Adam Blatner

Words and Images from the Mind of Adam Blatner

Table of Contents:


The Lure of Irrational Hope

A friend asked, “Why are people so inclined towards irrational hope?” I pondered and here are some thoughts. You are welcome to comment. First, some hope is semi-rational in the sense of it doesn’t hurt to look for the best, and it’s no help to imagine negative consequences—unless you can do something realistic to change […]

The Myth of Truth

Recently I wrote about the problem of truth. For many centuries the search for truth has had its own value. It seemed virtuous to be in search of truth, but villainous to question whether the goal of seeking truth was foolish. Yet I am daring to ask this, and to suggest that in light of […]

The Pervasiveness of Illusion

On a paper on my website I present what I said (sort of) to those attending the June / Summer program of the Senior University Georgetown, where I often teach. I find that we’ve shifted in our awareness of the pervasiveness of illusion so that instead of illusion being a sometime thing, these dynamics tend […]

The Roots of Spontaneity

It occurred to me that spontaneity is a natural drive that emerges when in healthy infancy and childhood kids can enjoy the innocence of feeling (1) the freedom to take it  over, to do it again and again until one “gets it”; and (2) the freedom to not feel at all ashamed to ask for […]

The Seven Deadly Sins—but Sometimes a Little Bit is Good!

The seven deadly sins were enumerated by clerics in the Church in the 6th and 7th centuries. The point to be made here is to think of them and their sub-categories in the spirit of sin not as something to be punished, but rather as a recognition of that which is off the mark, harmartia, […]

The Truth About the Truth

We are misled by arithmetic, where, according to the rules there is one and only one “right” answer. We absorb this as ultimately true. Things we come to believe cannot have multiple explanations—there can only be one true answer. But consider that there may be multiple valid answers; there may be more than one “truth.” […]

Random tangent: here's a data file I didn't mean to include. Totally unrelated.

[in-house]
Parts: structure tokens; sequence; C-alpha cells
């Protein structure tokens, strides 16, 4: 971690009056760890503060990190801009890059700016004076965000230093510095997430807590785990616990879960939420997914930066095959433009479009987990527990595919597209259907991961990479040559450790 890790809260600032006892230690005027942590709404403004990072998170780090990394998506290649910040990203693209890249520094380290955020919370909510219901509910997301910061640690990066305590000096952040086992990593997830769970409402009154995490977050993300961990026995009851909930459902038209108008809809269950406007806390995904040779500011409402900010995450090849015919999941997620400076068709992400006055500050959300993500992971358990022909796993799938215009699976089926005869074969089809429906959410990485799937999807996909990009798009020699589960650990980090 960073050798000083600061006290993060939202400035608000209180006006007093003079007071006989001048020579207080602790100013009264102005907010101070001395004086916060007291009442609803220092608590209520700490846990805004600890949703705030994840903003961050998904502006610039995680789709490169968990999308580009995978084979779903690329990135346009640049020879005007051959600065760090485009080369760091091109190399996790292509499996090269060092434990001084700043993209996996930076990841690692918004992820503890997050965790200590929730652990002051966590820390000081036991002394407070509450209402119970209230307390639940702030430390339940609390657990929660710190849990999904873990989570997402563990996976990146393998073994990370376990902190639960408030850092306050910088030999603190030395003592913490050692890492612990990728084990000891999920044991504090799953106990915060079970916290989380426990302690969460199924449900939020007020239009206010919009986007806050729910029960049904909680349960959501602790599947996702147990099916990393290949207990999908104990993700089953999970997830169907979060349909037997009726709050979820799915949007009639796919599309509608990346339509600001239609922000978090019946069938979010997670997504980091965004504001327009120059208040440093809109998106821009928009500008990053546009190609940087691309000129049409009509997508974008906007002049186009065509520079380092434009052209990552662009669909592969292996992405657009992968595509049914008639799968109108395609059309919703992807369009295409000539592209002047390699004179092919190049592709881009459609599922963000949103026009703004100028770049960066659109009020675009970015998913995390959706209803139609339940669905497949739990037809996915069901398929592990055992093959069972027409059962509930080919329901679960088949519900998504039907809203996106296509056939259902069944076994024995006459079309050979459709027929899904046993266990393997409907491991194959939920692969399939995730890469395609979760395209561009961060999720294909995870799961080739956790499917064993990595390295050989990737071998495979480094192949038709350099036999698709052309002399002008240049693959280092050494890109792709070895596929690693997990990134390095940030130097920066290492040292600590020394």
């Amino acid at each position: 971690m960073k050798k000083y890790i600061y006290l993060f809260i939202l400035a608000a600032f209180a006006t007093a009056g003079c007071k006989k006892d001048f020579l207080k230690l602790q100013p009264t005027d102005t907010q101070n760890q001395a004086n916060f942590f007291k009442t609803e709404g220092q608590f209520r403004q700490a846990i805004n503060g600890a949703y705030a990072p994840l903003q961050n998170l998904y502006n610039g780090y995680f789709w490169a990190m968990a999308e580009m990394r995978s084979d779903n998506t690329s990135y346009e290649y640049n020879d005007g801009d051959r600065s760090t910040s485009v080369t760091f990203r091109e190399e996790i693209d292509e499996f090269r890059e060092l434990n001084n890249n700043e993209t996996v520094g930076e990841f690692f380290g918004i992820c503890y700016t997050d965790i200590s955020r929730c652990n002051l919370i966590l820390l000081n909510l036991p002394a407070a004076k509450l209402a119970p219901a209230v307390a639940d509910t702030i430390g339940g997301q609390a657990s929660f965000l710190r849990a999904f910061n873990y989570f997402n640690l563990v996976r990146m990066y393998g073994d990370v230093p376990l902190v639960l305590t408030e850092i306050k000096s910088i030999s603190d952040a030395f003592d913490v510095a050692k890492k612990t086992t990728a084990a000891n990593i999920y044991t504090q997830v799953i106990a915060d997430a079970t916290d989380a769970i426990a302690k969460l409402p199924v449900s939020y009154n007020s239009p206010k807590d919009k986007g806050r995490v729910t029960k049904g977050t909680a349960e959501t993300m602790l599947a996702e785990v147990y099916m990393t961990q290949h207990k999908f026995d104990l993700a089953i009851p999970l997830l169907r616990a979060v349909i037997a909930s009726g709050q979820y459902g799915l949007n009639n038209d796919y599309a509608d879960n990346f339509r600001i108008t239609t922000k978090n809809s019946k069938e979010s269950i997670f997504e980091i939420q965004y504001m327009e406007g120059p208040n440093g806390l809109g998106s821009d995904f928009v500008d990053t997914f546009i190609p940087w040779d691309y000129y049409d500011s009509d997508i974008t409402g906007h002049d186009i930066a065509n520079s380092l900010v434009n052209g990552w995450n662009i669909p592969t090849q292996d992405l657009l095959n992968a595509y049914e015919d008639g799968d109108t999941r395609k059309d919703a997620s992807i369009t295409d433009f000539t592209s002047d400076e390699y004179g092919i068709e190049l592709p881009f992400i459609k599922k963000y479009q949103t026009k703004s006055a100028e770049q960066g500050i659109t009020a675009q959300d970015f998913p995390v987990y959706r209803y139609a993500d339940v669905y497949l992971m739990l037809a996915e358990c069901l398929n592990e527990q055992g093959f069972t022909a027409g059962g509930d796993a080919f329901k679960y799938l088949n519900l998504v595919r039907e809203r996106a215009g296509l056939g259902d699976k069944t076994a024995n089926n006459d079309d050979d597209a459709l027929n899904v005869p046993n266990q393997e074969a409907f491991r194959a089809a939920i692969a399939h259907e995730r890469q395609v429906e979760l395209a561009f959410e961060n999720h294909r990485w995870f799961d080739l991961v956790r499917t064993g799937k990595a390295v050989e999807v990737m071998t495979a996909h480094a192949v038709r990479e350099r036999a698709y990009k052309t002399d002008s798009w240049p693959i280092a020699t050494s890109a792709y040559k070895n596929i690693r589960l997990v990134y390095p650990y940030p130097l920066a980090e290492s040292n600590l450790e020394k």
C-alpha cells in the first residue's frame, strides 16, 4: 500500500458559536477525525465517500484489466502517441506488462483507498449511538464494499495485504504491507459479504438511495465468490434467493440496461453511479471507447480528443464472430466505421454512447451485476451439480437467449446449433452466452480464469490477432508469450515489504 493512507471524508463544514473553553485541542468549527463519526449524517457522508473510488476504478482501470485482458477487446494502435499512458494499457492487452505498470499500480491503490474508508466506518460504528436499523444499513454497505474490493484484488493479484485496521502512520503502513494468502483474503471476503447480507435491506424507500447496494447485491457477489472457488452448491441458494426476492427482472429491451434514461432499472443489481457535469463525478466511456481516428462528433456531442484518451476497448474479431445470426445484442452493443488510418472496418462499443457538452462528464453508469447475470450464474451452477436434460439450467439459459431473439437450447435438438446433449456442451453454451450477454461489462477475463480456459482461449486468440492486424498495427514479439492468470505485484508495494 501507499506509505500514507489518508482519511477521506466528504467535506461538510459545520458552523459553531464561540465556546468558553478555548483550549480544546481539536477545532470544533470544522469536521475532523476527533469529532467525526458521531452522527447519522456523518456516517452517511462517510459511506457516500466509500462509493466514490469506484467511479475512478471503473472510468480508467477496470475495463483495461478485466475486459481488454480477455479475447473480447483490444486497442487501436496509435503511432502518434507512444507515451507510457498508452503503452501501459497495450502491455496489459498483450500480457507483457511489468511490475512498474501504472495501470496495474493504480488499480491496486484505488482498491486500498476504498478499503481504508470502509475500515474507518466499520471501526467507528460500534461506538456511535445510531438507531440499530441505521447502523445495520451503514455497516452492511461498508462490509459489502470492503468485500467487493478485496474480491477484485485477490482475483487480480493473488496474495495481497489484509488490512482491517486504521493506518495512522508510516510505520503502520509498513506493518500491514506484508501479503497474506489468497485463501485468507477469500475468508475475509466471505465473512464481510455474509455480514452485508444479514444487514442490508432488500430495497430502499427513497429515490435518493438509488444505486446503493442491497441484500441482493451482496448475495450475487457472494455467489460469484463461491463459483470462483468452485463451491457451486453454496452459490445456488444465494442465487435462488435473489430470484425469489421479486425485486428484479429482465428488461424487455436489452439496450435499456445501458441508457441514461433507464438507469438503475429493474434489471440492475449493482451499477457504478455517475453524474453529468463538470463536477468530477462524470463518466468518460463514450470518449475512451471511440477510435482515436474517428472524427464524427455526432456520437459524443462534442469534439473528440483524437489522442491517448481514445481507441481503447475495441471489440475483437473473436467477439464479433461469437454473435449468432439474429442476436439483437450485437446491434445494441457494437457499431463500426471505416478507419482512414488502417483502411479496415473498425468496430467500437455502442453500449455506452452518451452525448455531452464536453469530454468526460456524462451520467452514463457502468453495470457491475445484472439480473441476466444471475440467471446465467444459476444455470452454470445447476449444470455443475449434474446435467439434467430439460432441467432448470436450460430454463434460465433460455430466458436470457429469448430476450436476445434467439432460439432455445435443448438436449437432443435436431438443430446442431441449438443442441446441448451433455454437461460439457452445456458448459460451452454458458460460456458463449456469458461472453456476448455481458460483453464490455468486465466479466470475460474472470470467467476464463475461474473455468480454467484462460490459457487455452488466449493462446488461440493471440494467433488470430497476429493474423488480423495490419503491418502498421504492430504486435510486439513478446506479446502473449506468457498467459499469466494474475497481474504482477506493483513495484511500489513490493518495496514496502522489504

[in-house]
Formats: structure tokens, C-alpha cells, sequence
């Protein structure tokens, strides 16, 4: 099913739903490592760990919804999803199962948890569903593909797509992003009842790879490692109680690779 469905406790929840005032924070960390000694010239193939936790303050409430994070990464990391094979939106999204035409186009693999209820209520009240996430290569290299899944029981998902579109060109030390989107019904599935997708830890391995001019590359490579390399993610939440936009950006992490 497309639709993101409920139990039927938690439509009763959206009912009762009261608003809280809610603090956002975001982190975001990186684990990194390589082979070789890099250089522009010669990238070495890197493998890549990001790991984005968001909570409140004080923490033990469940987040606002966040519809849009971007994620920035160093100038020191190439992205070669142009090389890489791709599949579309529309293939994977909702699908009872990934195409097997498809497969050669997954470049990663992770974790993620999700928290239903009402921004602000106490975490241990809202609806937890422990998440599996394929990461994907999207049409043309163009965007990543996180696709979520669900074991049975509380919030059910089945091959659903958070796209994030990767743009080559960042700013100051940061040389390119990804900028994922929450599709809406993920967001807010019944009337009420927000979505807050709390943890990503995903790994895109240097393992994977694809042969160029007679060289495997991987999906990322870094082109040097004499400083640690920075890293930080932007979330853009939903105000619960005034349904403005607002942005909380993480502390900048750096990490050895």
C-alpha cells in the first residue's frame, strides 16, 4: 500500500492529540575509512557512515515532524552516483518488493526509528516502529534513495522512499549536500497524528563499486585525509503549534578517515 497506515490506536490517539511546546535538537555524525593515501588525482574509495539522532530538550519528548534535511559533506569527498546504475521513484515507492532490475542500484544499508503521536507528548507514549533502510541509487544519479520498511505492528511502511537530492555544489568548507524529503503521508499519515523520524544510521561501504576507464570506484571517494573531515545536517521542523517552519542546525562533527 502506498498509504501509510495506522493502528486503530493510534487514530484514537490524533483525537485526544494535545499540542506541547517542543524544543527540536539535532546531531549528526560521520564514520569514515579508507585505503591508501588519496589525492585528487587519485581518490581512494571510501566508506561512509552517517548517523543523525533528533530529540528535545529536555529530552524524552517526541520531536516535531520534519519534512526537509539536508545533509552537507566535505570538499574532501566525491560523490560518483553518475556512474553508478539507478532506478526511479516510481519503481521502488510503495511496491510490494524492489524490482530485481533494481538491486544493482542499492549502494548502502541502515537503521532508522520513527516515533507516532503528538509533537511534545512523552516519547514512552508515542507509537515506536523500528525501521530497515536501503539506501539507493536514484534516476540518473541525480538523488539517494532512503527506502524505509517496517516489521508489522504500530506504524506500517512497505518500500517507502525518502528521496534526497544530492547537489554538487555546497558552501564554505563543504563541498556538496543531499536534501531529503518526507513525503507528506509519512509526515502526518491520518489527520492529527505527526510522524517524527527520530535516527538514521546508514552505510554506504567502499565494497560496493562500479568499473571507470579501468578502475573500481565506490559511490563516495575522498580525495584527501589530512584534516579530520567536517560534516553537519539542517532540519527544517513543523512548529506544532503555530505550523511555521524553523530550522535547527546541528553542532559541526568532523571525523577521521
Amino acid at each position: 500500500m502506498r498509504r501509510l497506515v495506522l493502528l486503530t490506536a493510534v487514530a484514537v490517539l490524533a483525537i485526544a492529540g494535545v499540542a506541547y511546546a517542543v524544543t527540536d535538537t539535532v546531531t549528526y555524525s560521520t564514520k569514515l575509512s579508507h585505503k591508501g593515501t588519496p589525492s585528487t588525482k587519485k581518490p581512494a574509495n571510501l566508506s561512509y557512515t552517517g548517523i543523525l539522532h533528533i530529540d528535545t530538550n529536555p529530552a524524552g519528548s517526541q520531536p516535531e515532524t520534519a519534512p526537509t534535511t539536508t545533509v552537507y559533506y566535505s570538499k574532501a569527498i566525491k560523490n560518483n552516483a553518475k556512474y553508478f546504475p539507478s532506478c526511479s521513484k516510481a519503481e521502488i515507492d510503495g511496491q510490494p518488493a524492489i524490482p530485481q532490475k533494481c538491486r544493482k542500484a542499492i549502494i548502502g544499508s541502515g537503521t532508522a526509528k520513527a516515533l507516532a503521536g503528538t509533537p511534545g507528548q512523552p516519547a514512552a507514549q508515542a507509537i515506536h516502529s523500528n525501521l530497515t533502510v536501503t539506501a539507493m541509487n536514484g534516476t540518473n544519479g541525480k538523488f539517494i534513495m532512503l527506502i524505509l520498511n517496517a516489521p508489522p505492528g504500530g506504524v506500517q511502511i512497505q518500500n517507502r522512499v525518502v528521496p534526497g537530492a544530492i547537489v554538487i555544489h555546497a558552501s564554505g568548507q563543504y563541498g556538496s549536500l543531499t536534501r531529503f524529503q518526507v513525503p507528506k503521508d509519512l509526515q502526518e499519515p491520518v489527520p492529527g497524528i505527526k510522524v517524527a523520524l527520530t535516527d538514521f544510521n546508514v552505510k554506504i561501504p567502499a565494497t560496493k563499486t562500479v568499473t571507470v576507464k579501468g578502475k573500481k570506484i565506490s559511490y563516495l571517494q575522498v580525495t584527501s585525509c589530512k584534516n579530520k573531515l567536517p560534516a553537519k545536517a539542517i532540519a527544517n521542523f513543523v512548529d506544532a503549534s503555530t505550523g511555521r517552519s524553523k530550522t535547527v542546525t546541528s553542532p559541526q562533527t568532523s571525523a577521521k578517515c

The Un-Acknowledged

I am reminded  that for much of the world, what is history for us goes unspoken! Indeed, there are peoples who live with massive repression! Let’s not talk about that! Let’s not even THINK about that! Indeed, that is a way of life for perhaps most of the people in the world! I’m fortunate indeed […]

Thinking About Trauma

I think it useful to consider that there is a spectrum of trauma from the mildest to the most severe. On one hand, I’m inclined to say that it does not meet the requirements for being considered “trauma” unless there is a radical break with what the psychiatrist Jules Masserman in 1953 called the “Ur” […]

To Blog or Not to Blog

To paraphrase Hamlet’s soliloquy, in the play by Shakespeare, but things are different today: I have become more aware of “blogging,” which is another way of publishing my random thoughts or writing. What ego! What conceit! to think that anyone out there would care in the least about “random thoughts,” no matter how well-put. To […]

Top Dog in the Cosmos?

What if indeed we are NOT top dog in the cosmos? What if we humans are a species of life that ’s a whole lot smarter than algae, but only about half-way up to the ultimate in really-being-smart (yet still short of omniscience).

Toward the Popularization of Psychology

This has become a trend towards popularizing psychology, beginning almost a century ago, but this hasn’t happened, because vested interests in traditional religion oppose it. (One of the main doctrines in popular psychology, as I see it, is that we fool ourselves, and becoming aware of the many ways we do this would  benefit humanity. […]

Two Types of Foolishness